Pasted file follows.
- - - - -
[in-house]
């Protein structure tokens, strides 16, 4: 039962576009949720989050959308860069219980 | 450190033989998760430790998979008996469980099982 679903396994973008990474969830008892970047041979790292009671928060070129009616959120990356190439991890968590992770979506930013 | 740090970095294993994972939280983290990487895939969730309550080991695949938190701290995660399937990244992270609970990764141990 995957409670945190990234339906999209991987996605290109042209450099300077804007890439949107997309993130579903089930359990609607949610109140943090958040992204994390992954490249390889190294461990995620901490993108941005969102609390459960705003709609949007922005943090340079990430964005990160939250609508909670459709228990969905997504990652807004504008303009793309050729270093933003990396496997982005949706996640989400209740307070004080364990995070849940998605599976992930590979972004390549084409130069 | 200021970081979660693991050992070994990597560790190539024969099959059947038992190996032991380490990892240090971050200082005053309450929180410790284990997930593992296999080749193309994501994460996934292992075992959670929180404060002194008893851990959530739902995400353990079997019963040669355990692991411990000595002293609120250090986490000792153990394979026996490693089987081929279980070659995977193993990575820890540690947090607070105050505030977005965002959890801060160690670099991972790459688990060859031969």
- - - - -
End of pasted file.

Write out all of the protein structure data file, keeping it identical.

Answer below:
[in-house]
């Protein structure tokens, strides 16, 4: 039962576009949720989050959308860069219980 | 450190033989998760430790998979008996469980099982 679903396994973008990474969830008892970047041979790292009671928060070129009616959120990356190439991890968590992770979506930013 | 740090970095294993994972939280983290990487895939969730309550080991695949938190701290995660399937990244992270609970990764141990 995957409670945190990234339906999209991987996605290109042209450099300077804007890439949107997309993130579903089930359990609607949610109140943090958040992204994390992954490249390889190294461990995620901490993108941005969102609390459960705003709609949007922005943090340079990430964005990160939250609508909670459709228990969905997504990652807004504008303009793309050729270093933003990396496997982005949706996640989400209740307070004080364990995070849940998605599976992930590979972004390549084409130069 | 200021970081979660693991050992070994990597560790190539024969099959059947038992190996032991380490990892240090971050200082005053309450929180410790284990997930593992296999080749193309994501994460996934292992075992959670929180404060002194008893851990959530739902995400353990079997019963040669355990692991411990000595002293609120250090986490000792153990394979026996490693089987081929279980070659995977193993990575820890540690947090607070105050505030977005965002959890801060160690670099991972790459688990060859031969």